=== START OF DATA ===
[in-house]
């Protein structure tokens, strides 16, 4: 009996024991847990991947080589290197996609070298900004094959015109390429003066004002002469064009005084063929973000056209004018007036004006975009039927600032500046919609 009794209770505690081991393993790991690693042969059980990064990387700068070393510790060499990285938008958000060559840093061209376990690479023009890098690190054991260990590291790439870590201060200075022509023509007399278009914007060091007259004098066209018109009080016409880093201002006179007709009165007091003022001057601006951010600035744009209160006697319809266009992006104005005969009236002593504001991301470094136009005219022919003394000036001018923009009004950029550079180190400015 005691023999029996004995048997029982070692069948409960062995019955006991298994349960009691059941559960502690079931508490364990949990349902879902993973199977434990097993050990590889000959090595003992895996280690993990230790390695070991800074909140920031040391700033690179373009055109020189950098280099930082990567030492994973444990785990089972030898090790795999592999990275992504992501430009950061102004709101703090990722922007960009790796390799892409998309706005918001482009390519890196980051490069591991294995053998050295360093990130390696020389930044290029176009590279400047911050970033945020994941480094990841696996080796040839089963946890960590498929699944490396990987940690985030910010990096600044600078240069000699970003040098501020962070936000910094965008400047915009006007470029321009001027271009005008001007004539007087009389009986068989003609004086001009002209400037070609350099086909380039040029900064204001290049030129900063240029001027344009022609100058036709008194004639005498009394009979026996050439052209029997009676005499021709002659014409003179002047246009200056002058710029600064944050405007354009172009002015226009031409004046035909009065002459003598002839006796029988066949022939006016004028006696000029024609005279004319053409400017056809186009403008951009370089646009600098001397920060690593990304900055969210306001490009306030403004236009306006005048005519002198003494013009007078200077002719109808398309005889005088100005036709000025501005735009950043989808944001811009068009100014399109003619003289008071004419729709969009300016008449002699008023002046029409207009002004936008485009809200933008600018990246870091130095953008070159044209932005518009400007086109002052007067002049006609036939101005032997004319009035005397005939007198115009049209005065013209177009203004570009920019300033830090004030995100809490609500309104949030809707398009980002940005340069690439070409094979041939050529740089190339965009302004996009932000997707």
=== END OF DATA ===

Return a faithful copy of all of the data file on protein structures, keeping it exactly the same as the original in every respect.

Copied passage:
[in-house]
């Protein structure tokens, strides 16, 4: 009996024991847990991947080589290197996609070298900004094959015109390429003066004002002469064009005084063929973000056209004018007036004006975009039927600032500046919609 009794209770505690081991393993790991690693042969059980990064990387700068070393510790060499990285938008958000060559840093061209376990690479023009890098690190054991260990590291790439870590201060200075022509023509007399278009914007060091007259004098066209018109009080016409880093201002006179007709009165007091003022001057601006951010600035744009209160006697319809266009992006104005005969009236002593504001991301470094136009005219022919003394000036001018923009009004950029550079180190400015 005691023999029996004995048997029982070692069948409960062995019955006991298994349960009691059941559960502690079931508490364990949990349902879902993973199977434990097993050990590889000959090595003992895996280690993990230790390695070991800074909140920031040391700033690179373009055109020189950098280099930082990567030492994973444990785990089972030898090790795999592999990275992504992501430009950061102004709101703090990722922007960009790796390799892409998309706005918001482009390519890196980051490069591991294995053998050295360093990130390696020389930044290029176009590279400047911050970033945020994941480094990841696996080796040839089963946890960590498929699944490396990987940690985030910010990096600044600078240069000699970003040098501020962070936000910094965008400047915009006007470029321009001027271009005008001007004539007087009389009986068989003609004086001009002209400037070609350099086909380039040029900064204001290049030129900063240029001027344009022609100058036709008194004639005498009394009979026996050439052209029997009676005499021709002659014409003179002047246009200056002058710029600064944050405007354009172009002015226009031409004046035909009065002459003598002839006796029988066949022939006016004028006696000029024609005279004319053409400017056809186009403008951009370089646009600098001397920060690593990304900055969210306001490009306030403004236009306006005048005519002198003494013009007078200077002719109808398309005889005088100005036709000025501005735009950043989808944001811009068009100014399109003619003289008071004419729709969009300016008449002699008023002046029409207009002004936008485009809200933008600018990246870091130095953008070159044209932005518009400007086109002052007067002049006609036939101005032997004319009035005397005939007198115009049209005065013209177009203004570009920019300033830090004030995100809490609500309104949030809707398009980002940005340069690439070409094979041939050529740089190339965009302004996009932000997707």